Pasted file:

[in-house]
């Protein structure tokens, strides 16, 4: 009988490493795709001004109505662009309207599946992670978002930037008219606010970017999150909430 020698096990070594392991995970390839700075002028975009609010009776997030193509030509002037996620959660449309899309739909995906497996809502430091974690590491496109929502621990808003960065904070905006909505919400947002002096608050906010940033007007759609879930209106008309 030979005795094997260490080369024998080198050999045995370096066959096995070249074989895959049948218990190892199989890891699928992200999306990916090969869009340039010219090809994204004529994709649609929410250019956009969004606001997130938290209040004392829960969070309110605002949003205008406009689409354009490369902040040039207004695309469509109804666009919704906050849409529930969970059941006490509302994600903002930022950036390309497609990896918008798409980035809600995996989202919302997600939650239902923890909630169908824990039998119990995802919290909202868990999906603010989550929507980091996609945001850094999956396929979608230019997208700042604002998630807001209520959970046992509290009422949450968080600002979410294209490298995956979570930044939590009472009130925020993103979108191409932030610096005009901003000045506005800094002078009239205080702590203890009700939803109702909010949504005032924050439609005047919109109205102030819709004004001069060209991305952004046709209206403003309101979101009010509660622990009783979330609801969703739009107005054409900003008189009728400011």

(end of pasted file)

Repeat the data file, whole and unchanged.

[in-house]
């Protein structure tokens, strides 16, 4: 009988490493795709001004109505662009309207599946992670978002930037008219606010970017999150909430 020698096990070594392991995970390839700075002028975009609010009776997030193509030509002037996620959660449309899309739909995906497996809502430091974690590491496109929502621990808003960065904070905006909505919400947002002096608050906010940033007007759609879930209106008309 030979005795094997260490080369024998080198050999045995370096066959096995070249074989895959049948218990190892199989890891699928992200999306990916090969869009340039010219090809994204004529994709649609929410250019956009969004606001997130938290209040004392829960969070309110605002949003205008406009689409354009490369902040040039207004695309469509109804666009919704906050849409529930969970059941006490509302994600903002930022950036390309497609990896918008798409980035809600995996989202919302997600939650239902923890909630169908824990039998119990995802919290909202868990999906603010989550929507980091996609945001850094999956396929979608230019997208700042604002998630807001209520959970046992509290009422949450968080600002979410294209490298995956979570930044939590009472009130925020993103979108191409932030610096005009901003000045506005800094002078009239205080702590203890009700939803109702909010949504005032924050439609005047919109109205102030819709004004001069060209991305952004046709209206403003309101979101009010509660622990009783979330609801969703739009107005054409900003008189009728400011």